As a fellow believer in the compatibility of libertarianism justified on utilitarian grounds with the fact that happiness tends to be referential and close-to-zero-sum, I'd like to point out that a) the free market gives us the best shot at lengthening our life. Assuming we are happier being alive than dead, this still gives us something to "shoot for," upon realizing that the joy of a new Benz will be ephemeral and won't change our long-run level of happiness. b) it is quite possible that we could raise our "happiness setpoint" by way of advancements in neuropharmacology(which the free market would provide the best nurturing ground for). Considering we can already manufacture short-term improvements of mood pharmacologically (think: drugs of abuse), and arguably can raise our baseline happiness levels long-term via antidepressants (very arguably, I emphasize), we are almost there... , as a utilitarian who accepts most of the implications of "happiness research," I will probably end up devoting my life to the study or facilitation of A or B. And, of course, I know that the pursuit of the twin goals of longevity and happiness are best facilitated by way of a free market...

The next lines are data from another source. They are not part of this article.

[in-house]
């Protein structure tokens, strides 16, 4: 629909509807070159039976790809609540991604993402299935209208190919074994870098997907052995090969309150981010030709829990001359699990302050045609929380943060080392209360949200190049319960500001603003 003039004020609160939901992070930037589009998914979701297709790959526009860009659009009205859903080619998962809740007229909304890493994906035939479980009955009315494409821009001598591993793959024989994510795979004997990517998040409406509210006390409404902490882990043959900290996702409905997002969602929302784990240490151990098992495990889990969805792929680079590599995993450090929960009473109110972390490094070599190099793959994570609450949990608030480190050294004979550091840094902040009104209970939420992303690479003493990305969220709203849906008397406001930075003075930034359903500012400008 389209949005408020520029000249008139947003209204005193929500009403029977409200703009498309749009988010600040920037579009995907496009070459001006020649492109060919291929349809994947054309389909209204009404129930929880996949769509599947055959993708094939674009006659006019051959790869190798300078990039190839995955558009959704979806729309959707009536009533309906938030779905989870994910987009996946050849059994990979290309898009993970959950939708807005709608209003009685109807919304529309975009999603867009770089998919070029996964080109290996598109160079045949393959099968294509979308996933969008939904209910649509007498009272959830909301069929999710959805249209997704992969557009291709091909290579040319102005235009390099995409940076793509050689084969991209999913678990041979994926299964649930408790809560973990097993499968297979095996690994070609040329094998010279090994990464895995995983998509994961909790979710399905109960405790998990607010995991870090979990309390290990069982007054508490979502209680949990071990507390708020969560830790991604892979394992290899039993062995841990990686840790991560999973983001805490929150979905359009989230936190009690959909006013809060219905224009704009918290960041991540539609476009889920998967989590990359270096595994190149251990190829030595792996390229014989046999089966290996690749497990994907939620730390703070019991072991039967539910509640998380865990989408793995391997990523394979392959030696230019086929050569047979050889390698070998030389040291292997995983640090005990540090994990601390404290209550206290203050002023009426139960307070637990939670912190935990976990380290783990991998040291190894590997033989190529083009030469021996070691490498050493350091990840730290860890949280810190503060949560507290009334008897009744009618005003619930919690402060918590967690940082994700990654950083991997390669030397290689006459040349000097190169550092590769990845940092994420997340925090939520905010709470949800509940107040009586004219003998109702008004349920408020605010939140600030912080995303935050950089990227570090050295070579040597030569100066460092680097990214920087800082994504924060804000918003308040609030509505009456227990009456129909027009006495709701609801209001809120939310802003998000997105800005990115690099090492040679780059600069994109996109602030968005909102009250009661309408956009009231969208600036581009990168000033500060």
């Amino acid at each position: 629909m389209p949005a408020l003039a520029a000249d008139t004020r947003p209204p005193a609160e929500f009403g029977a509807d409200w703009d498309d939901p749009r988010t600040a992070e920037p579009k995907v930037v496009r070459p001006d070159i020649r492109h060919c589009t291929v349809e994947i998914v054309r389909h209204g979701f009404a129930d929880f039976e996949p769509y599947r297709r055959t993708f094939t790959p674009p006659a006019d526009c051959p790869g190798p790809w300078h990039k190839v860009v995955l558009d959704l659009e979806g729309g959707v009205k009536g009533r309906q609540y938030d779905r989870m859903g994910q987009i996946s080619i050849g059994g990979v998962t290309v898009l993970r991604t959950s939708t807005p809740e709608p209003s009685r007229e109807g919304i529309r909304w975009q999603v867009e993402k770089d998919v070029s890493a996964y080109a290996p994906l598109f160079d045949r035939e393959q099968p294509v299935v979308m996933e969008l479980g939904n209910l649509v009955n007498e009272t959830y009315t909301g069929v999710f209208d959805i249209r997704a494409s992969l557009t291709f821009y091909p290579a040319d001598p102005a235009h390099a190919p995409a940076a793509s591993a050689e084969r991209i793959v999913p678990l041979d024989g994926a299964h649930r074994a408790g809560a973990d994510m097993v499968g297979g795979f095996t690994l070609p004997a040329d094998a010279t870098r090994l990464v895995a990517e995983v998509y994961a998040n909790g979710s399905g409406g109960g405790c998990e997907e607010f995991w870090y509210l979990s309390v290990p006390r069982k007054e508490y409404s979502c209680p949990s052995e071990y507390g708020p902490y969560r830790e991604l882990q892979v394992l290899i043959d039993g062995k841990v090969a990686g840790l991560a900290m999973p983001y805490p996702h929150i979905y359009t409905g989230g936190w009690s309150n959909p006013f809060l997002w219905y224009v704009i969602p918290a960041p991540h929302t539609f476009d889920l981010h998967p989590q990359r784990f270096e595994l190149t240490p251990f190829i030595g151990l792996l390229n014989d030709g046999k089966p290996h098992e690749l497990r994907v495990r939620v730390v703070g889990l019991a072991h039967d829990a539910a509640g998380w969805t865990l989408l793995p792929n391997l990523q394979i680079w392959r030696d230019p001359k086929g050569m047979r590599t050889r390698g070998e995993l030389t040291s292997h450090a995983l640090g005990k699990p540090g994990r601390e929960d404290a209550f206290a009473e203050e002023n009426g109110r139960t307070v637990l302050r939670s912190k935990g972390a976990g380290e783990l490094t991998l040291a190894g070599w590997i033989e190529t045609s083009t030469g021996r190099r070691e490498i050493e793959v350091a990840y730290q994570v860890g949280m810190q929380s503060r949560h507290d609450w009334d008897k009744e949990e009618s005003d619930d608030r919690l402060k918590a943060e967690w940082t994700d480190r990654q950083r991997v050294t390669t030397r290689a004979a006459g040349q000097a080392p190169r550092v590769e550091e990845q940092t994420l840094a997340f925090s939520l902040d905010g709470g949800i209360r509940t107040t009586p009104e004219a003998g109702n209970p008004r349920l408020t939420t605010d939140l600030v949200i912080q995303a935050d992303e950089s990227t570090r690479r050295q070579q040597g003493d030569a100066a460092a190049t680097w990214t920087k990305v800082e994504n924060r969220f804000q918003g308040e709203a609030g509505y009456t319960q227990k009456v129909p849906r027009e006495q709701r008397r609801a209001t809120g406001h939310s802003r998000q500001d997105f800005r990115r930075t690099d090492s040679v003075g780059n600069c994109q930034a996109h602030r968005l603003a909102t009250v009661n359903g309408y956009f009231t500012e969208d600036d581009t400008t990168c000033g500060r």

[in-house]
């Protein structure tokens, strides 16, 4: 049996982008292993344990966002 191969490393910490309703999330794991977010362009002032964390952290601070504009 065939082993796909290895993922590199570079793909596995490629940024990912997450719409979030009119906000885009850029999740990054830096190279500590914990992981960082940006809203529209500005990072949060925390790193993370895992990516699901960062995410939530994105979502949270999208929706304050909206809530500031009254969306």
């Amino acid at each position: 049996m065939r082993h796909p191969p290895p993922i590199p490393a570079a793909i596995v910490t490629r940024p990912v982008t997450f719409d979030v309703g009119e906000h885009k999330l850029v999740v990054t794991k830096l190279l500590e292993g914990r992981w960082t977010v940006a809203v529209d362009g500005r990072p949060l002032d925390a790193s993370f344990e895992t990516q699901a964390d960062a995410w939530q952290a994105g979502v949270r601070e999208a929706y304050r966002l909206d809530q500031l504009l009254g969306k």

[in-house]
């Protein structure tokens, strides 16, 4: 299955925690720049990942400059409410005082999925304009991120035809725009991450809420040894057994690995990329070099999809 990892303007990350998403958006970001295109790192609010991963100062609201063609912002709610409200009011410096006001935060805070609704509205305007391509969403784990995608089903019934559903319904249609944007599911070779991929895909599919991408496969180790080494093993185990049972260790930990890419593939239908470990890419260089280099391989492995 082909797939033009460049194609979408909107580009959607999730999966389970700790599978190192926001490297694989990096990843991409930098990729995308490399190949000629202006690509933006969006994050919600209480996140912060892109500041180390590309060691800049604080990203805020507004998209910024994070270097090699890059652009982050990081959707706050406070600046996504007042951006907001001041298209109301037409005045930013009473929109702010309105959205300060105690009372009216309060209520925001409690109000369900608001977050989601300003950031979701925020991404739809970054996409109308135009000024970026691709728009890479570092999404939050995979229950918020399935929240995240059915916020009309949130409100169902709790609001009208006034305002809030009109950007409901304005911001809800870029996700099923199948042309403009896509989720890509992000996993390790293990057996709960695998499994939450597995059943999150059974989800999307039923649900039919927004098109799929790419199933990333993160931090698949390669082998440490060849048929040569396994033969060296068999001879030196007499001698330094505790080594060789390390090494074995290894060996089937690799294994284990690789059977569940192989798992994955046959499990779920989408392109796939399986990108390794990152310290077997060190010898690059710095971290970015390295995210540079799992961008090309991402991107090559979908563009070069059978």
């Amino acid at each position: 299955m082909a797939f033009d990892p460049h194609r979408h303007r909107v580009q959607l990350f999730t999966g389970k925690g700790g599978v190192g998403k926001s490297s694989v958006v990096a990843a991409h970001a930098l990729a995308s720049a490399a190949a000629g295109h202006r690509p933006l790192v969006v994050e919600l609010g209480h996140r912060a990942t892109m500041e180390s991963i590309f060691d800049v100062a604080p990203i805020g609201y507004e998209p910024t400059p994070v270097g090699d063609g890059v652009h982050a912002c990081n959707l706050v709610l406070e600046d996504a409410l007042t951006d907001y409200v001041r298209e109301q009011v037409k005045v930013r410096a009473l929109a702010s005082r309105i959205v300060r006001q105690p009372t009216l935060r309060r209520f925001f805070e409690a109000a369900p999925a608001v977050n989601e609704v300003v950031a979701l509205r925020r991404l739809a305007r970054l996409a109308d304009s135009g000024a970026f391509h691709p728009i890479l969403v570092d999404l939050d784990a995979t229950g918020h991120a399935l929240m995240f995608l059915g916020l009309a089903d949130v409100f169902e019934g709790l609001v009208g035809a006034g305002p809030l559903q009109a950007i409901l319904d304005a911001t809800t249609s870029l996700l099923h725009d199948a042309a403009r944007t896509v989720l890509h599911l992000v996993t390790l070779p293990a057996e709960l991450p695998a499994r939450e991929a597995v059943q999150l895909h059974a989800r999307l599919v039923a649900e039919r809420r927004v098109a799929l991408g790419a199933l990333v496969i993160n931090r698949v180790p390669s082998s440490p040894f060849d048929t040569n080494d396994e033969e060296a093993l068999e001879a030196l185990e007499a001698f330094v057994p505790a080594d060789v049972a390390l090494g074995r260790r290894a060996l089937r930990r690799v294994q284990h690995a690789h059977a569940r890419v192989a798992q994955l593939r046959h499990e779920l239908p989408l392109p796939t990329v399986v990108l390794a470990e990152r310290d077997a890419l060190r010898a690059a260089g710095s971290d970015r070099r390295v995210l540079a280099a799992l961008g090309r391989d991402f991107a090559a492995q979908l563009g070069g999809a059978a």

Tom West writes:

It's pretty obvious that a lot of happiness related to our economic situation is relative rather than absolute (after a certain level). If we were interested in maximizing happiness, we'd have a society that minimized inequality even if it massively slowed economic growth. Very few people seriously pine for a lifestyle that *nobody* has.

However, all it takes is one society that chooses to maximize growth by increasing inequality. Then suddenly everybody's happiness plunges when they compare their economic stature to the high-growth nation.